• Inside Providence: The secretive Korean church led by a convicted rapist
Their leader is a convicted rapist and some followers are his spiritual brides. The Feed reveals the Australian operation of the secretive Korean church - Providence.
Wednesday, April 9, 2014 - 19:30

Providence is a secretive Korean church that has recruited Australian members in shopping centres and on university campuses.

For the first time, former members of the church in Canberra speak openly with The Feed on being initiated into a group they say recruits young woman as spiritual brides for its leader – a man who is currently serving time in a South Korean prison for rape.

The group says it has nothing to hide and that it is just like any other religious group. They say their leader is not a messiah and that the church is not a cult.

But some allege that once inside, members are given a much different picture.

"At times I felt suicidal, at times I felt completely just like road kill I guess, just run over, used by someone else for their own purposes and then just cast aside," says Liz.

In 2011, Liz was shopping in the Canberra Centre when a Korean woman asked if she would fill out a survey.

"I didn’t think I was joining anything," says Liz. "They said they were doing a Christian art show and so they emailed me some pictures and it looked wonderful, it looked awesome, so I said I’d meet up with them and chat with them about maybe participating.”

Liz joined Providence church in April 2011 and moved into a house with other members of the group in December 2011.

Sarah was also approached by the group and asked to come along to a music night.

“I just got such a good feeling from her," says Sarah. "She seemed so friendly and really nice and I didn’t think anything bad could really happen from it.”

"One of the girls suggested that maybe I could do bible studies with them and I remember her saying that it didn’t necessarily have to be really religious."

Providence is a religious group founded in South Korea in 1982 by Jeong Myeong-seok. The group has several other names, including JMS and Christian Gospel Mission.  

Providence was set up in Australia in 1997. The group refused to say where it operates from in Australia.  

Following accusations of sexual assault, Jeong Myeong-seok fled Korea in 1999. In 2001 he was charged with rape and in 2003 he was arrested in Hong Kong.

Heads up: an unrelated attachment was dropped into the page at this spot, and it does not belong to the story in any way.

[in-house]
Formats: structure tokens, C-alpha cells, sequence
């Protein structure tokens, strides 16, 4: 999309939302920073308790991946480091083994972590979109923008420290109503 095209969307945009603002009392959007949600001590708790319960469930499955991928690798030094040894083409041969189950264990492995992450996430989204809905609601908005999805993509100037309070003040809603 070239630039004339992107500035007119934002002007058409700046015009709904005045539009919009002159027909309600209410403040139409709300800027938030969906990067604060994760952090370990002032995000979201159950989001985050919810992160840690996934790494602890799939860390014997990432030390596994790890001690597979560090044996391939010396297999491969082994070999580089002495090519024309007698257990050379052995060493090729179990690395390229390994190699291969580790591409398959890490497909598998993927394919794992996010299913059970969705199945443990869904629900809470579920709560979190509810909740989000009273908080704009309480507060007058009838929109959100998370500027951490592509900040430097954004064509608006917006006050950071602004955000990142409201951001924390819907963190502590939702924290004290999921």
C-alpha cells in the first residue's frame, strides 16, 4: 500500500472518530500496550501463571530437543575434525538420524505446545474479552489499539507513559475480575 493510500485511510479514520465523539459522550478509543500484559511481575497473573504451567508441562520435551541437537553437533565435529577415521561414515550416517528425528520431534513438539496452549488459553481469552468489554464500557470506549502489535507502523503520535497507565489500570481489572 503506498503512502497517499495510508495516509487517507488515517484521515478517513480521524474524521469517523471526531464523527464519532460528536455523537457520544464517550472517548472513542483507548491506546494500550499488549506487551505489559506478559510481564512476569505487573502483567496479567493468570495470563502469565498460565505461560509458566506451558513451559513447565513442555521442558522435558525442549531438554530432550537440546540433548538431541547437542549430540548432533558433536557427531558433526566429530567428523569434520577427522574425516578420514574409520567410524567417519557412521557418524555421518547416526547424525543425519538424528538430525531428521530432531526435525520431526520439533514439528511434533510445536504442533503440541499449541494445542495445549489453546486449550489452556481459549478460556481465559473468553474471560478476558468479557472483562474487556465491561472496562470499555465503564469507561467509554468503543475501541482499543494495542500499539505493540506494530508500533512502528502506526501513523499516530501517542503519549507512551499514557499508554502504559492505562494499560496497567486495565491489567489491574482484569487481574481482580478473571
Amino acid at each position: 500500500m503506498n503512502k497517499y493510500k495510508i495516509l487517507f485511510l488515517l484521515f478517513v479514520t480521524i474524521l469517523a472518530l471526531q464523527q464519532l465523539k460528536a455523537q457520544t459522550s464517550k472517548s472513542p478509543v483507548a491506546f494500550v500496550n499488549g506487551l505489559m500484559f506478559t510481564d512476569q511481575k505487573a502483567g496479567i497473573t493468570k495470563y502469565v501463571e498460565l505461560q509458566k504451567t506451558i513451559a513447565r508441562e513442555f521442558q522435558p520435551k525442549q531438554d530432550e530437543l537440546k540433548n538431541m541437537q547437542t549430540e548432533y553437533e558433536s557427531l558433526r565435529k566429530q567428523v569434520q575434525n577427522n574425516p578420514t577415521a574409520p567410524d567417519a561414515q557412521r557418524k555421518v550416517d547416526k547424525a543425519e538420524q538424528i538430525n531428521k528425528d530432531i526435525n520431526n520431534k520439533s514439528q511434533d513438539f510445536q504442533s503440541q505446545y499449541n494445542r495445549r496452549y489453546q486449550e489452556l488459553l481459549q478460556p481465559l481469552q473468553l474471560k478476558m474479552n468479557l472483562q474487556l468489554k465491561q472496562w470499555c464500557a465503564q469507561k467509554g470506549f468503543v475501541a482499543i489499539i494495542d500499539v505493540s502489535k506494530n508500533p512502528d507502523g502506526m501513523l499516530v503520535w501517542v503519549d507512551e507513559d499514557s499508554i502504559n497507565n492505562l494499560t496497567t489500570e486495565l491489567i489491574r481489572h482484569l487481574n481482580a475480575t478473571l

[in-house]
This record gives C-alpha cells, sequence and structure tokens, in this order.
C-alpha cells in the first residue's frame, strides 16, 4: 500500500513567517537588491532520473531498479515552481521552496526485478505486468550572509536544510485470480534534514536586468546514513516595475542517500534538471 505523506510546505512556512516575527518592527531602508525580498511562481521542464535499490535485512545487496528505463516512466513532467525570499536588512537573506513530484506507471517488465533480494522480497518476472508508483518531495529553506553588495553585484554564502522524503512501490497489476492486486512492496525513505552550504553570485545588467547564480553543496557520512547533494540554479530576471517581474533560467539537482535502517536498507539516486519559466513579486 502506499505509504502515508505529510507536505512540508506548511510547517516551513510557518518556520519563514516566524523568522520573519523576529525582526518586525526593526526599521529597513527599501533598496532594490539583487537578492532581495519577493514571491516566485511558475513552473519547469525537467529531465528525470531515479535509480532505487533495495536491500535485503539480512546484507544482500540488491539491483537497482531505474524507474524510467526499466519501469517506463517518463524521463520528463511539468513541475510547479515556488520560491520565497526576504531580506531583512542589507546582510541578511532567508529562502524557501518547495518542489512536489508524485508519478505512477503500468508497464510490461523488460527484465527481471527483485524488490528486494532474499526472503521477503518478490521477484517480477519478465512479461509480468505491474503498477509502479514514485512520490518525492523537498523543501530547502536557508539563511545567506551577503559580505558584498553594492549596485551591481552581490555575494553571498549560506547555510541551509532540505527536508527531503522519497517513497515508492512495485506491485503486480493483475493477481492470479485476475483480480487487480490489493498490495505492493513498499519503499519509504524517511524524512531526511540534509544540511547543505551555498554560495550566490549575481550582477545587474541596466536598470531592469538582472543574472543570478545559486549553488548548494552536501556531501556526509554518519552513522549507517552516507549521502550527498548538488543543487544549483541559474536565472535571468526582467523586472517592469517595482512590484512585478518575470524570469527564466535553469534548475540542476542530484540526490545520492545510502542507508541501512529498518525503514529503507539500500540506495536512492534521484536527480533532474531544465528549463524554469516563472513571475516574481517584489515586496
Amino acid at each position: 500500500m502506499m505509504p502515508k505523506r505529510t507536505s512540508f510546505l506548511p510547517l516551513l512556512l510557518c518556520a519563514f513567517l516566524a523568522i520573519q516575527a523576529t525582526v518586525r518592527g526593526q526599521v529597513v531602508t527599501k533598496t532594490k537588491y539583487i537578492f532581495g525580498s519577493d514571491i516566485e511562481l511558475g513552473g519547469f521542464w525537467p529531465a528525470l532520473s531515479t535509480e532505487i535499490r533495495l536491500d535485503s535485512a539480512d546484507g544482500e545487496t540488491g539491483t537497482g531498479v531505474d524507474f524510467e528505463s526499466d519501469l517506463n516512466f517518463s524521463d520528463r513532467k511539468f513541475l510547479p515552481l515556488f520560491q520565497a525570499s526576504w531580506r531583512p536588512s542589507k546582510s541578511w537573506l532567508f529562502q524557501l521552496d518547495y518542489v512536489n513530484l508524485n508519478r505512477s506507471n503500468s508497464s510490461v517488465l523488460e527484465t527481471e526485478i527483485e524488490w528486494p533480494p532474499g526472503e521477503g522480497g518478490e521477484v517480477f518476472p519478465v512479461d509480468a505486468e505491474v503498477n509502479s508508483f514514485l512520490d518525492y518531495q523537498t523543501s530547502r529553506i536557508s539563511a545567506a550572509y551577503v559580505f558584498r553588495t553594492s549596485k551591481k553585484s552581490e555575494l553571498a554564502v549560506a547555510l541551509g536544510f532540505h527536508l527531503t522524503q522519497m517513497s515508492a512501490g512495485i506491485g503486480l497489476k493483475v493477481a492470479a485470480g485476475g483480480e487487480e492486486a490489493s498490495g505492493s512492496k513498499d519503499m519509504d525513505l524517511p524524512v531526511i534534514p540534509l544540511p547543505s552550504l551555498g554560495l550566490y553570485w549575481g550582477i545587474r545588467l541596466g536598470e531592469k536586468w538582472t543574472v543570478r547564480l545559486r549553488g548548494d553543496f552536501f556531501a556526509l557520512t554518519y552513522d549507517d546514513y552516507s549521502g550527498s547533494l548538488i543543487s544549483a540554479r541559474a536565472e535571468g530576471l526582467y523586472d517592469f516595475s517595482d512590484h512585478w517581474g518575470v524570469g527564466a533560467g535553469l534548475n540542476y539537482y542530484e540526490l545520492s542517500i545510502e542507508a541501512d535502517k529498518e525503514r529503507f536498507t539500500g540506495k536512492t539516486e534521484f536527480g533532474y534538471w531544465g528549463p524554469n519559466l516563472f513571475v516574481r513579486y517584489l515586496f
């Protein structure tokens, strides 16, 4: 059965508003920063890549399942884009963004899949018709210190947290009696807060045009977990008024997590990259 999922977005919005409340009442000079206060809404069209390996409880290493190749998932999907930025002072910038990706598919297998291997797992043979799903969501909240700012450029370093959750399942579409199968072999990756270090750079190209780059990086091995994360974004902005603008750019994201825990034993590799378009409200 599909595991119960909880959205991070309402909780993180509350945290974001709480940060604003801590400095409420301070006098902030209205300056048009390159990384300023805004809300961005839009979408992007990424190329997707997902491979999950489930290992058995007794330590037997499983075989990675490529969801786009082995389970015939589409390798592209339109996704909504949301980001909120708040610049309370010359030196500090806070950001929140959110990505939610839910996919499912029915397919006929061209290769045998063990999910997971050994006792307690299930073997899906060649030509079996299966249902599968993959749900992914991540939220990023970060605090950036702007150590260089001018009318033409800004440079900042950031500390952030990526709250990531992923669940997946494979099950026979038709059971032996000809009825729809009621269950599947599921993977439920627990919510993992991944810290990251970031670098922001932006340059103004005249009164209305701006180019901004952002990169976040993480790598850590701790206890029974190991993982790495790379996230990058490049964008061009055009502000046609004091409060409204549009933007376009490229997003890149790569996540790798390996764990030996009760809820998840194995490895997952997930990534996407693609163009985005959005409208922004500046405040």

In April 2009, the Supreme Court of South Korea sentenced Jeong to 10 years in prison on charges of rape and molestation.

"They told us that he was in prison because... he was being persecuted and falsely accused,” says Liz. "They said we are in the position of brides towards God and we are also in the position of brides towards Jeong, the leader, because he represents God."

According to Liz - members of the group prayed to images of Jeong alongside Jesus. They were also given necklaces as a symbol of dedicating their life to Jeong and remaining unmarried.

"We were explained that the three pearls and just the way that they are placed is meant to signify a vagina," says Liz. "Jeong is woman obsessed. And he is sex obsessed. Yeah. And I guess he … wanted his women to be wearing symbolism that fit him."

Members of the group were also encouraged to write letters to Jeong. Sarah says the letters were often quite personal.

"I would often write to him about how difficult things were for me at home, all the tension and conflict that was happening in my family," says Sarah.

"My head leader was telling me to write to him like he was my husband or like he was my lover and he would write back in the same way," says Liz. "Some of the letters were quite intimate. So, he would say things like ‘women are much more beautiful when they are naked’ and he said my white skin arouses him."

Liz was also asked to visit Jeong in his Korean prison.

"We got a 15 minute visit with him," says Liz. "He knew me by name when I stepped into the room, so he had obviously seen my photos and he told me through letters that he would stroke our photos on the wall of his cell."

Peter Daley moved to South Korea in 2003 to teach English and started the website JMS Cult after attending a Providence event.

"We have this bizarre situation where a serial rapist is brought young attractive women… to him in Jail," says Mr Daley.

Mr Daley has spent the last 10 years tracking Providence. The purpose of JMS Cult is to warn people about joining this group.

"If you look at all their events and all their propaganda and material through the lens of a serial rapist, it all makes sense," says Mr Daley. "When I first heard about them in Australia, it was quite a shock because I encountered them on this mountain in the middle of South Korea, it was just so far removed from my experience of growing up in Australia… they seemed like galaxies apart."

"I read a news report that said several years ago it was estimated there were 140,000 members in Korea, but it is hard to get a grip on the numbers because it is a very secretive group."